She pauses, bites her lip. “I know.”
I am twenty-seven years old. There is a pain in my foot from when I couldn’t afford new work shoes and had to wear them for 6 months as they fell apart. I wonder in-between bouts of drinking if eventually it will keep me from walking one day and what kind of inoperable damage I’ve already done.
I work with a man whose knee causes him such great pain he has doctor’s orders to sit every two hours. If he does this his hours at work will get cut and he will be cast into poverty. He cries sometimes due to the pain when he gets off the clock, limping out to his truck as customers try to ignore him.
I work with another who is being told he must have a heart valve replaced, that he’ll be out of work for at least a year. He must use all his sick-time, all his vacation, and then proceed to blow through any savings he might have for six months before he can file for disability. He doesn’t want to. He wants to work. After he’s been out for a year the company can fire him. If he wants to get re-hired he will start at base pay. He has worked for this company for 15 years.
All this pales in comparison to another person I work with, an Iraq War veteran whose face I’ve seen eaten by skin cancer over the course of three years. His right ear has almost been completely cut off, he can only see out of one eye, and his mouth is so full of scar tissue he can only fit skittle-sized pieces of food in it. Sometimes you can see the cancer move. Every week he comes in because he can’t afford to miss work, skin flushed red after chemo, greeting customers in mumbled words as best he can as they stare at him in horror and disbelief.
These are the lives of America’s working class, lives of indentured servitude doomed to be eaten away by disease, breakdown, and cancer; a life of menial tasks for the profit of someone else, a life where the Grim Reaper’s visit is often sweet release rather than morbid tragedy; lives lived right alongside $10,000 birthday parties for puppies and robotic surgeries so out of reach they might as well not exist. It’s a dirty, grimy underbelly where healthcare more often means hoping you don’t get sick than actually doing anything about it.
What does the Ultra-Rich quest for immortality mean for them?
What Wicked World This Way Comes?
Reading “Silicon Valley’s Quest to Live Forever” might excite the futurist in us, maybe give one the impression that perhaps all this expensive immortality research will eventually trickle down to we common proles.
Nothing could be further from the truth.
Historically technological transitions often create enormous social tension, job displacement, and economic inequality. There is no magic law detailing that high technology need filter down to the poor, healthcare being the most obvious example though one of many.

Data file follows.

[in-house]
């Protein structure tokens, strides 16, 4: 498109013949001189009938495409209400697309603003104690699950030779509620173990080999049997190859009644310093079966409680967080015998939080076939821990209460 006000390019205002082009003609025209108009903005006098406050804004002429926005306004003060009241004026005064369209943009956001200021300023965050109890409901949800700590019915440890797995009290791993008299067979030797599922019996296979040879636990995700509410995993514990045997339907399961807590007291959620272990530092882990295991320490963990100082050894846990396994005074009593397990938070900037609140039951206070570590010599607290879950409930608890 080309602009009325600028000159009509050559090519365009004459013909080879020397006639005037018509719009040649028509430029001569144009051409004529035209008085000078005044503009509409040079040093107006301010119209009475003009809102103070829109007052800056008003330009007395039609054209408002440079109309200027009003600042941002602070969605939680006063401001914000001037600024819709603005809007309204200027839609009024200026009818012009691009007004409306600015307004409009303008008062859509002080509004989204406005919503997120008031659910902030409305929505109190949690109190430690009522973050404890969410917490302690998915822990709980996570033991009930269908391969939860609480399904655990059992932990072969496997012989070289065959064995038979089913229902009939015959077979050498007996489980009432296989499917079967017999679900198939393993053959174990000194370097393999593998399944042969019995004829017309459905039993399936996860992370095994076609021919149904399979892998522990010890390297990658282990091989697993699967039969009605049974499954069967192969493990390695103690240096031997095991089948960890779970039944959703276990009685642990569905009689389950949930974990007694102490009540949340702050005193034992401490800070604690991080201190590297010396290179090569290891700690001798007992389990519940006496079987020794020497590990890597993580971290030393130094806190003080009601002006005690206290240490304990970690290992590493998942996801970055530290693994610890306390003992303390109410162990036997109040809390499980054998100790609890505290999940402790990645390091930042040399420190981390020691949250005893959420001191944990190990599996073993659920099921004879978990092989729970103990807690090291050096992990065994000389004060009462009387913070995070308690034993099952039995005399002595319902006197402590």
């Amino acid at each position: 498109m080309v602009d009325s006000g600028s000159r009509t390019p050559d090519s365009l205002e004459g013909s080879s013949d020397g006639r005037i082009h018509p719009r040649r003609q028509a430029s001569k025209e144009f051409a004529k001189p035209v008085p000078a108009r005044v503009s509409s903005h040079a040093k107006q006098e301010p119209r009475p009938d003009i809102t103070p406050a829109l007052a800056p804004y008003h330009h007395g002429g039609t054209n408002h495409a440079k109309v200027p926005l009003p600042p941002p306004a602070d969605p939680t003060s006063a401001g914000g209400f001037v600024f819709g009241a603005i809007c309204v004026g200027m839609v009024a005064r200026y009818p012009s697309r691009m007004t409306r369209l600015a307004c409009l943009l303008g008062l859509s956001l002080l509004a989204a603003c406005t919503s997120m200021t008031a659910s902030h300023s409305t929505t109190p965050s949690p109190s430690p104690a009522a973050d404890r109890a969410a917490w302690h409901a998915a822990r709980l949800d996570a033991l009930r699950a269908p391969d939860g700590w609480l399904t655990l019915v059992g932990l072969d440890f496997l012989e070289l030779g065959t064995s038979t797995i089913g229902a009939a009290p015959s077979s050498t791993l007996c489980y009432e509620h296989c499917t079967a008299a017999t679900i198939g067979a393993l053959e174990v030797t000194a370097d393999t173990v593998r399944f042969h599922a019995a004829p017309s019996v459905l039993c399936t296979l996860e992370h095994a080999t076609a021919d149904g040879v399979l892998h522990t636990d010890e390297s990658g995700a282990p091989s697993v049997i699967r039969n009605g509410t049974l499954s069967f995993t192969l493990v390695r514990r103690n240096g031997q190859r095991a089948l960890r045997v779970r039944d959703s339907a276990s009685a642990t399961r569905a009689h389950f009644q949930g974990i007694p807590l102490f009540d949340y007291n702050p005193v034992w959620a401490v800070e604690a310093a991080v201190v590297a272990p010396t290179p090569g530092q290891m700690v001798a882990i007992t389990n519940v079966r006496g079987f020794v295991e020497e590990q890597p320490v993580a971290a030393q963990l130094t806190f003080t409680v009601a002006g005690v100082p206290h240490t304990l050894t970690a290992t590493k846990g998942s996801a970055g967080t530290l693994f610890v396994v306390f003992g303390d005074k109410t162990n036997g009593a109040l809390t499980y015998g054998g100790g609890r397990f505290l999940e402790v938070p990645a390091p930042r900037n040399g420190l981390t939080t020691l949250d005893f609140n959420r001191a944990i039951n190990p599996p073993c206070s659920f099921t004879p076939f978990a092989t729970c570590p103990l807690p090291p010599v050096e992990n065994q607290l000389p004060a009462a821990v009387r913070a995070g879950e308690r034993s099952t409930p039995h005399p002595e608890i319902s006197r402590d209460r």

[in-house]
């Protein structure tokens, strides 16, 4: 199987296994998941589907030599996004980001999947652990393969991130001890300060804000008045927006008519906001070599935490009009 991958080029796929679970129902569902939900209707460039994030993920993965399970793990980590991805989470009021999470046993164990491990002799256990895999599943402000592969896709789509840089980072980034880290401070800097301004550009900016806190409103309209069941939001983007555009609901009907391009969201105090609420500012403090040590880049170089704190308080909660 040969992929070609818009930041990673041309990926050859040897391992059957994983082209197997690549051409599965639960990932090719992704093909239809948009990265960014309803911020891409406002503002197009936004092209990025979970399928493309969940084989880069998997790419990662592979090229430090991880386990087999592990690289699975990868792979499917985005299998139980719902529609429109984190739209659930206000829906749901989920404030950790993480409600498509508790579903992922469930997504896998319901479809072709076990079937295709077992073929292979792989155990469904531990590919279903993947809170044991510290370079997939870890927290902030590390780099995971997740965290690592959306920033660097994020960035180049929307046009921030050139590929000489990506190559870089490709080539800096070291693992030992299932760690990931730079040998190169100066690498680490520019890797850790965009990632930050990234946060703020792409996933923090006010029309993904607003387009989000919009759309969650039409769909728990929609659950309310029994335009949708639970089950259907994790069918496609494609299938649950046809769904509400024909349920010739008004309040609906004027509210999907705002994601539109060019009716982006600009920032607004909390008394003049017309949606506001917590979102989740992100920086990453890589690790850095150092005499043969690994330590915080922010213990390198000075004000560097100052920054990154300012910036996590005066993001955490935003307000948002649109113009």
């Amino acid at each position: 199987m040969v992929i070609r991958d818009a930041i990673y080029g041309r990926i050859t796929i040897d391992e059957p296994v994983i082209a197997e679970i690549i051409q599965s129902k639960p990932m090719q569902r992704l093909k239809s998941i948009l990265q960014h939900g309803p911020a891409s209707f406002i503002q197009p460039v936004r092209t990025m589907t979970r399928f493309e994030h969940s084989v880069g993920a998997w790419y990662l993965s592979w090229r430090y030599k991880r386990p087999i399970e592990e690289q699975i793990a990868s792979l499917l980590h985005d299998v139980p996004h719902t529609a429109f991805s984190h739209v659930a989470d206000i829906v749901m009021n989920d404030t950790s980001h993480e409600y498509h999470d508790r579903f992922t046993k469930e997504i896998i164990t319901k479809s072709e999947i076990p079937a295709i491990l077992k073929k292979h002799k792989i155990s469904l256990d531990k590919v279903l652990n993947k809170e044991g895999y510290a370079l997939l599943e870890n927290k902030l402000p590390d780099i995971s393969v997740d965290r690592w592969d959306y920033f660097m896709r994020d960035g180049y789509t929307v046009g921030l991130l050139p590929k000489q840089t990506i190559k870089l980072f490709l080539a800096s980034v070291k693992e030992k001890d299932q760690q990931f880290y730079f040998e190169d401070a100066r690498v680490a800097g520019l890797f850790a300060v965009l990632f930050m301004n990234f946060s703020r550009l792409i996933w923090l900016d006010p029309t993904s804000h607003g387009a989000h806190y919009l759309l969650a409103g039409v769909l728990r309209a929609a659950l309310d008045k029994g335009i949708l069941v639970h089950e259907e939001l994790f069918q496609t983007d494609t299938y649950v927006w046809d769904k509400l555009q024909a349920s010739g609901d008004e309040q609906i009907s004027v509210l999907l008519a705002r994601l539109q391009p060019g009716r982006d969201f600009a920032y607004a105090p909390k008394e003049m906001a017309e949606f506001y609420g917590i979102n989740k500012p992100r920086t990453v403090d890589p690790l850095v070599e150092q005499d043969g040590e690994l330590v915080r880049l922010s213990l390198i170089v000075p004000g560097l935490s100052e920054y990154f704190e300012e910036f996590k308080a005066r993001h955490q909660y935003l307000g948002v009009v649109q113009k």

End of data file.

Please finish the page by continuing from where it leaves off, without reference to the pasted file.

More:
According to the Pew Research Center “roughly three-in-ten adults with household incomes below $30,000 a year don’t own a smartphone. Nearly half don’t have home broadband services or a traditional computer. And a majority of lower-income Americans are not tablet owners. By comparison, many of these devices are nearly ubiquitous among adults from households earning $100,000 or more a year.” This lack of technological access forces lower-income folks to use their mobile device when seeking out and applying for jobs and their kids to do homework without access to the internet, limiting the “opportunities” supposedly available to everybody.
The utopian thinking that the internet, or any technology for that matter, would make us all free is as dead as a kid who took fake MDMA at a warehouse rave. The median income in the U.S. three years ago was about the same as it was in 1995 when the tech boom really kicked off. Wages never followed. The National Bureau of Economic Research has begrudgingly admitted “although other factors including the decline in the real value of the minimum wage, de-unionization, and globalization have played some role, the major driving force behind the changes in the U.S. wage structure is technology.”
Haven’t we all noticed this? Just compare the obscene flow of money into Silicon Valley with the lack of funding for other technological projects like rebuilding infrastructure, water safety, public transit, disintegrating roads, or even public education, and you begin to realize there is abso-fucking-lutely nothing good about any of this.
How much worse will it be if death itself becomes “obsolete?”